Concerning Iran and its nuclear weapons program, I’ve contended for years that a) it’s (still) vulnerable to attack; b) Iran’s threatened reaction would be much less damaging than advertised; c) the U.S. military -- and only the U.S. military -- could get the job done using unmanned stand-off weapons; d) the strongest incentive for Obama to move would be unambiguous signals from Israel that she would (and could) go it alone if necessary.
Now, in light of these statements recently made by Defense Secretary Panetta, I am adding e) a successful US-led operation would virtually guarantee Obama’s reelection.
By Scott Pelley
CBS News, December 19, 2011
The U.S. Secretary of Defense said Monday night that Iran will not be allowed to develop a nuclear weapon. In an interview, Leon Panetta, said despite the efforts to disrupt the Iranian nuclear program, the Iranians have reached a point where they can assemble a bomb in a year or potentially less.
Secretary Panetta spoke with us at the end of an overseas trip during which he reviewed strategy in Afghanistan and formally ended the war in Iraq.
CBS News anchor Scott Pelley caught up with Secretary Panetta on his tour last week of Iraq, Afghanistan and Libya. On the way home, he boarded the jet nicknamed "The Doomsday Plane." This is the command post where he and the president would direct a nuclear war. In an interview for "60 Minutes," we sat down in the compartment where he would execute the commander-in-chief's orders. Panetta told CBS News that Iran needs only one year to build a nuclear weapon.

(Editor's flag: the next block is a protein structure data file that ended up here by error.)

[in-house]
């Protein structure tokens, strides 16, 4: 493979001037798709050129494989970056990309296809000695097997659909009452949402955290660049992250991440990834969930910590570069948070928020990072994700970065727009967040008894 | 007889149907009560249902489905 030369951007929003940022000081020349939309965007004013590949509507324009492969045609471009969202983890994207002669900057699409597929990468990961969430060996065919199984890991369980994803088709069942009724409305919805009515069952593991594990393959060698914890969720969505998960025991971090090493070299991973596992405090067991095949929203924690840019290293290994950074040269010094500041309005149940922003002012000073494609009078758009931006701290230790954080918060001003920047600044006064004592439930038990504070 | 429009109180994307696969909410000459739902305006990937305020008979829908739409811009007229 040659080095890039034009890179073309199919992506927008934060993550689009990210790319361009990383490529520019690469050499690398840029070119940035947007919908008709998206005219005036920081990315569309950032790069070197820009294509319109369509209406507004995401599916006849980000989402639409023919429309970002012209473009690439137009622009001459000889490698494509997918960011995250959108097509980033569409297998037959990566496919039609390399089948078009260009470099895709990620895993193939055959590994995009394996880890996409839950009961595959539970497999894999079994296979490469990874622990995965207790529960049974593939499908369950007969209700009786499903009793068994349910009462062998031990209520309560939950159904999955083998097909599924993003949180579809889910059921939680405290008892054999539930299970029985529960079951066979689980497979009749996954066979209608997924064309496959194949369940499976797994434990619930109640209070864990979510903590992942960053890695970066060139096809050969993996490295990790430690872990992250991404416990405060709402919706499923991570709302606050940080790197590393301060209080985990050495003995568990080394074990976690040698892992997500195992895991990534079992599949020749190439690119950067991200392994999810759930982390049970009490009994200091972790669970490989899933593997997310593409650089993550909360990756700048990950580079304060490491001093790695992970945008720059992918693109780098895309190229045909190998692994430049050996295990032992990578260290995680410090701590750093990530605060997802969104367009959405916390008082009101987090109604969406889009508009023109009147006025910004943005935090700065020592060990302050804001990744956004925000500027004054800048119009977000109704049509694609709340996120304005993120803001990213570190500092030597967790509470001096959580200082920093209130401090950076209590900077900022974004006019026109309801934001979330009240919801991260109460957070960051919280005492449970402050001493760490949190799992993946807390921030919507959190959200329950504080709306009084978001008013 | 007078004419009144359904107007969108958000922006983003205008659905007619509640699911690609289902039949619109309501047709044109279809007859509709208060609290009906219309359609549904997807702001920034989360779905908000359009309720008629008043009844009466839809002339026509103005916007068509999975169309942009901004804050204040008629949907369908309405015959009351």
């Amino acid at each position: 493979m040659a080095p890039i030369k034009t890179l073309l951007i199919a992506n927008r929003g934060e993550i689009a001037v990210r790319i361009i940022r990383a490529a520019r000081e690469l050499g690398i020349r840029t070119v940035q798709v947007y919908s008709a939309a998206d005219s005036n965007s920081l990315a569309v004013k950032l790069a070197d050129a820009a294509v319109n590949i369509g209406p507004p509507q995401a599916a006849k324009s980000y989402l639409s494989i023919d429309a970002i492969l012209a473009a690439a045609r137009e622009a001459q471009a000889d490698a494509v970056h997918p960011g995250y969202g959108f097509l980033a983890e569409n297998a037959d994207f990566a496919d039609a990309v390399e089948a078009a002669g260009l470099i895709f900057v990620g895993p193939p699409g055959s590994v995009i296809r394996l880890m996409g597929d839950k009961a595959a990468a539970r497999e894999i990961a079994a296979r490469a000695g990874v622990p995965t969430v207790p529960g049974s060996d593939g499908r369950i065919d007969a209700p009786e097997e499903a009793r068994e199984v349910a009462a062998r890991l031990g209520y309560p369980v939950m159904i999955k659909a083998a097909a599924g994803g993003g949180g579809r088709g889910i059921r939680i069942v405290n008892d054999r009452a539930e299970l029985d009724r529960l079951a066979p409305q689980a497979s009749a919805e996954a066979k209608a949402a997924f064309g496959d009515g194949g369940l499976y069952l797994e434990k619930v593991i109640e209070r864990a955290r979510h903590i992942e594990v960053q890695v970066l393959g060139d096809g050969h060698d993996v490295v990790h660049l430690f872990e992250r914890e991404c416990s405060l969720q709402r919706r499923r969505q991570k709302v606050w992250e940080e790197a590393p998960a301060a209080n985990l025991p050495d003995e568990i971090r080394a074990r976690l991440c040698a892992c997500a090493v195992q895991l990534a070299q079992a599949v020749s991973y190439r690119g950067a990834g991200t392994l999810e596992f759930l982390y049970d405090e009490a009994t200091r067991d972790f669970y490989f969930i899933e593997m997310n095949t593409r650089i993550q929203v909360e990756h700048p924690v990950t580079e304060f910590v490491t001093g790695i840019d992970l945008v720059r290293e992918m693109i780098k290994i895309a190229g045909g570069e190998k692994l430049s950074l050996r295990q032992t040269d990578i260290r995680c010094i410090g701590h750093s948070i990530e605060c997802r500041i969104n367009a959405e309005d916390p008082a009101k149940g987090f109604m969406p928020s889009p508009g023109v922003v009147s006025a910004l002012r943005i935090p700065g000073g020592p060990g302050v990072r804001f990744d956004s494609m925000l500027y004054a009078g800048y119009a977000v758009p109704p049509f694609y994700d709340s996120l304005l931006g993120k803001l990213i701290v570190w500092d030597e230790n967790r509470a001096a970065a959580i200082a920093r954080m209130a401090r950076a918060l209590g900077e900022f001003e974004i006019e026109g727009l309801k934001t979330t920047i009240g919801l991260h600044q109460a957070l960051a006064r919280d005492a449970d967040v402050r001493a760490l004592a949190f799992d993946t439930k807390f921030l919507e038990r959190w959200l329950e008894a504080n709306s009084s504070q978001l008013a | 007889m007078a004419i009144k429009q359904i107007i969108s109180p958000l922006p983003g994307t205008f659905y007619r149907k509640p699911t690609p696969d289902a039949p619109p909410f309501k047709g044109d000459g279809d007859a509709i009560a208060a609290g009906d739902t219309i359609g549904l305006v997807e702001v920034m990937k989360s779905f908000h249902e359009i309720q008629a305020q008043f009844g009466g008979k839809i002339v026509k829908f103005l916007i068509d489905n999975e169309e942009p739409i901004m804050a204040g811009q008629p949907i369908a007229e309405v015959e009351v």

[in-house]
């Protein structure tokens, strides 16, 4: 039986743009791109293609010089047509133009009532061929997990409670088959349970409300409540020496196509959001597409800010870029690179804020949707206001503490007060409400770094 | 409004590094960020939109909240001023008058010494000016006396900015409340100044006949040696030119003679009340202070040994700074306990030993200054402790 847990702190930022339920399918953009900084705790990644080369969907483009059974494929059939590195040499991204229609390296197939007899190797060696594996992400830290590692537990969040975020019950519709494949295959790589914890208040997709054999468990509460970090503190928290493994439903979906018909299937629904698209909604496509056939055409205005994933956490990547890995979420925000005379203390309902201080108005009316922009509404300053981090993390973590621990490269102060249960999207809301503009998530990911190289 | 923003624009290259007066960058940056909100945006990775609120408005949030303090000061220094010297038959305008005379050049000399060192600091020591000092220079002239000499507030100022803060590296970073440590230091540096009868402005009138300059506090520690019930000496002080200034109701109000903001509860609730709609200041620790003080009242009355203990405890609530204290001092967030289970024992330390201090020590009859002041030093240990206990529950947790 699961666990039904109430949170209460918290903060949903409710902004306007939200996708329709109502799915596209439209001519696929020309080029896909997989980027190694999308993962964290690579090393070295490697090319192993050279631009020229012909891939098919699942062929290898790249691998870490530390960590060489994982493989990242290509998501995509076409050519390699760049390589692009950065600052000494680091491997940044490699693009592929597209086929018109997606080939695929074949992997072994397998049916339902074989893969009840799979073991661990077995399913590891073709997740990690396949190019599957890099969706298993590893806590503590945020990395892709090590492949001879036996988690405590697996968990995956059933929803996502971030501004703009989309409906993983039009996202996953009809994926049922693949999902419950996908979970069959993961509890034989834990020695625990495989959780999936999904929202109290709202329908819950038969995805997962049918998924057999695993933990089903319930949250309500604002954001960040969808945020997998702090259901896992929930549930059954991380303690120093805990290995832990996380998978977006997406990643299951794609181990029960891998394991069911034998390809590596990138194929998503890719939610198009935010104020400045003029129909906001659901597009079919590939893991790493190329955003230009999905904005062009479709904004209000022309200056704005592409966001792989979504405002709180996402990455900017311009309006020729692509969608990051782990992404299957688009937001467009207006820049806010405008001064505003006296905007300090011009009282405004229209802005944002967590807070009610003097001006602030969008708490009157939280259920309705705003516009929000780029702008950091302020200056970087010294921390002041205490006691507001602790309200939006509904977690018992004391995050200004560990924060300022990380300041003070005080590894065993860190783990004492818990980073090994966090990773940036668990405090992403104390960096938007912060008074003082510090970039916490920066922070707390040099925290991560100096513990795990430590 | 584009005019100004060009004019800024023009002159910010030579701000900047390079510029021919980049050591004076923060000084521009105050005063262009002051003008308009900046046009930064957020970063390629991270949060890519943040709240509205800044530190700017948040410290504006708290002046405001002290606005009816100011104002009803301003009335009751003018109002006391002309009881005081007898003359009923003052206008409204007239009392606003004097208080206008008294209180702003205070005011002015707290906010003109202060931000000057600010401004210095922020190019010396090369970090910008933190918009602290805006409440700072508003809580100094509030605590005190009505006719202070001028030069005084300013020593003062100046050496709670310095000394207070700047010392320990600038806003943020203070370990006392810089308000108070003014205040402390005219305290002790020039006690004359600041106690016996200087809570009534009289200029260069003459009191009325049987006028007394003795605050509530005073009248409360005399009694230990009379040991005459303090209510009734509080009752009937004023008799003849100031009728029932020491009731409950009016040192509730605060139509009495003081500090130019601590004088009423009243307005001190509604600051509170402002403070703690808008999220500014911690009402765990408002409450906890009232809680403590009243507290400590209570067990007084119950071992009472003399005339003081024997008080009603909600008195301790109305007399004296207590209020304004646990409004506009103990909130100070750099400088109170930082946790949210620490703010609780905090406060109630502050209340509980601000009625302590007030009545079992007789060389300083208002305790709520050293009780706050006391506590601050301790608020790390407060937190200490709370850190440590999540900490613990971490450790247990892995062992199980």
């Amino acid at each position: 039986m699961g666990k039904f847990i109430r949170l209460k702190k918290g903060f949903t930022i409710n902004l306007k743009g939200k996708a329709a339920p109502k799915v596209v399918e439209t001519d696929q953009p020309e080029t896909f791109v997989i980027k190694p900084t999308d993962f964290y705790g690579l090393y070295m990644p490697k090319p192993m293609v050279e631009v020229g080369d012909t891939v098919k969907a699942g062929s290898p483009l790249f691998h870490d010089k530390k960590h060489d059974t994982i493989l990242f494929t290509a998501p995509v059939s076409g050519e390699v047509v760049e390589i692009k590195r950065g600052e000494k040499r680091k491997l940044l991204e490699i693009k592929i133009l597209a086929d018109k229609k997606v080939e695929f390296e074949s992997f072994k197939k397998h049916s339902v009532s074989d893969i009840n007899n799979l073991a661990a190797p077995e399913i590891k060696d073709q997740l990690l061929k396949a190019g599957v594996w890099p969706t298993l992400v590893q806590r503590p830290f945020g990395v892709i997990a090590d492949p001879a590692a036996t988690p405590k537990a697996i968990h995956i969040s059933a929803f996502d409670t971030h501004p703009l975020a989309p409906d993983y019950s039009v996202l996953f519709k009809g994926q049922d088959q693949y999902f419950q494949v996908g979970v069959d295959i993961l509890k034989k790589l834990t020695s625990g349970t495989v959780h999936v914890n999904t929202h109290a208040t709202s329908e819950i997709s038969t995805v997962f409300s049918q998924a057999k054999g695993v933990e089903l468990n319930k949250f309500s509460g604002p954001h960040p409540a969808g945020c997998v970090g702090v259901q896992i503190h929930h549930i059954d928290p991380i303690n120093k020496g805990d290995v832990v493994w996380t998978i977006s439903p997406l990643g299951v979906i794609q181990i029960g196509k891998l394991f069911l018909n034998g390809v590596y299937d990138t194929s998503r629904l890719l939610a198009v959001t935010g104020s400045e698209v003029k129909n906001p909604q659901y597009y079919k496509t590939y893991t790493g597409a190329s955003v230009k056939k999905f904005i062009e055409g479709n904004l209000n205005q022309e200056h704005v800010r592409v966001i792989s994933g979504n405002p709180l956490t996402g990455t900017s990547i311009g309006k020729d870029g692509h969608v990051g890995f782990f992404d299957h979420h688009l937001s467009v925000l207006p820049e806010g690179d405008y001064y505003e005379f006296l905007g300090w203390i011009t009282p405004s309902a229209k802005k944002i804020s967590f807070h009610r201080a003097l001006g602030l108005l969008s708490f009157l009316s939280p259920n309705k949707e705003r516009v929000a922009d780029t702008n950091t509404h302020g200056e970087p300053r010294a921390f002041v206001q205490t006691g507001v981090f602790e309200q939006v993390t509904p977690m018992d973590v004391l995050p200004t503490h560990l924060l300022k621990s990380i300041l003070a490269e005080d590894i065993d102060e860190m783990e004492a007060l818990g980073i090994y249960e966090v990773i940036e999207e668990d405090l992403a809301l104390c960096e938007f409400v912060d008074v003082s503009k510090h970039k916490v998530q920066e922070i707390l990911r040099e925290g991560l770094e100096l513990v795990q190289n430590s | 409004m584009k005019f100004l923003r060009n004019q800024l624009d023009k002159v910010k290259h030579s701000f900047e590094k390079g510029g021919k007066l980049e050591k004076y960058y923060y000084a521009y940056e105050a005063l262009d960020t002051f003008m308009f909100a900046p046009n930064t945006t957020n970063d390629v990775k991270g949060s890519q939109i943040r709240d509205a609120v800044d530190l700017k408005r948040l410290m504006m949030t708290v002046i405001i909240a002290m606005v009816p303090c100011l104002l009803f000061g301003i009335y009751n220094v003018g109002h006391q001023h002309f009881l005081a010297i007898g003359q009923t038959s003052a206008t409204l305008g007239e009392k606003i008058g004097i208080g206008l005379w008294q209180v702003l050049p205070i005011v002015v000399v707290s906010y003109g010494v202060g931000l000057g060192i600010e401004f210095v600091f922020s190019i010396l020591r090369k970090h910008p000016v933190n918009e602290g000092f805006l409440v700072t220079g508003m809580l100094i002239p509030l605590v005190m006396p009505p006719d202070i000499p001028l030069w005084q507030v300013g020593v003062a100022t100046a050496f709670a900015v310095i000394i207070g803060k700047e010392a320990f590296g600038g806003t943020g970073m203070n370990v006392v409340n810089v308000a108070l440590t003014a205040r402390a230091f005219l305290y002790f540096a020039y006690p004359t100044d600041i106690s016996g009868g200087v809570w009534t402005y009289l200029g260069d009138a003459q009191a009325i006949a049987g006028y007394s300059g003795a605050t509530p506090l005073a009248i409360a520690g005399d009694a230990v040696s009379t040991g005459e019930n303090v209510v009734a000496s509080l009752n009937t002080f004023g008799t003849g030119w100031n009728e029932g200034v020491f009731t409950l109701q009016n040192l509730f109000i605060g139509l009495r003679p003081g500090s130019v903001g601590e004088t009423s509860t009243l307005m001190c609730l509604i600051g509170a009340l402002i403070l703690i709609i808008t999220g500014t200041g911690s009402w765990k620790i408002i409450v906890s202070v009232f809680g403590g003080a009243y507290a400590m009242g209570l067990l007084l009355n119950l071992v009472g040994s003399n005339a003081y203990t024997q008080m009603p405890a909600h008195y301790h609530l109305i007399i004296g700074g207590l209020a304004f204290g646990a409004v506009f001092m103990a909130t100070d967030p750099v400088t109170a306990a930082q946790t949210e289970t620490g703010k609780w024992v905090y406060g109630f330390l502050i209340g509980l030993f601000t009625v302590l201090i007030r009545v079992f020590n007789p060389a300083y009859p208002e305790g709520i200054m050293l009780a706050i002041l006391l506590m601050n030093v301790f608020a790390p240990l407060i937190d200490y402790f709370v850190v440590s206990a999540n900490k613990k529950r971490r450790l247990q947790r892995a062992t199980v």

Pelley: So are you saying that Iran can have a nuclear weapon in 2012?
Panetta: It would probably be about a year before they can do it. Perhaps a little less. But one proviso, Scott, is if they have a hidden facility somewhere in Iran that may be enriching fuel.
Pelley: So that they can develop a weapon even more quickly...
Panetta: On a faster track....
Pelley: Than we believe....
Panetta: That's correct.
Pelley: If the Israelis decide to launch a military strike to prevent that weapon from being built, what sort of complications does that raise for you?
Panetta: Well, we share the same common concern. The United States does not want Iran to develop a nuclear weapon. That's a red line for us and that's a red line, obviously, for the Israelis. If we have to do it we will deal with it.
Pelley: You just said if we have to do it we will come and do it. What is it?
Panetta: If they proceed and we get intelligence that they are proceeding with developing a nuclear weapon then we will take whatever steps necessary to stop it.
Perhaps Obama really is willing to go to war to stop Iran in the hope that it guarantees his reelection.
In any event, there are at least two reasons for Americans to support such an attack: (a) it's the right thing to do; and (b) the foaming-at-the-mouth, radical Left (and the Paul-bots) will go stark-raving mad.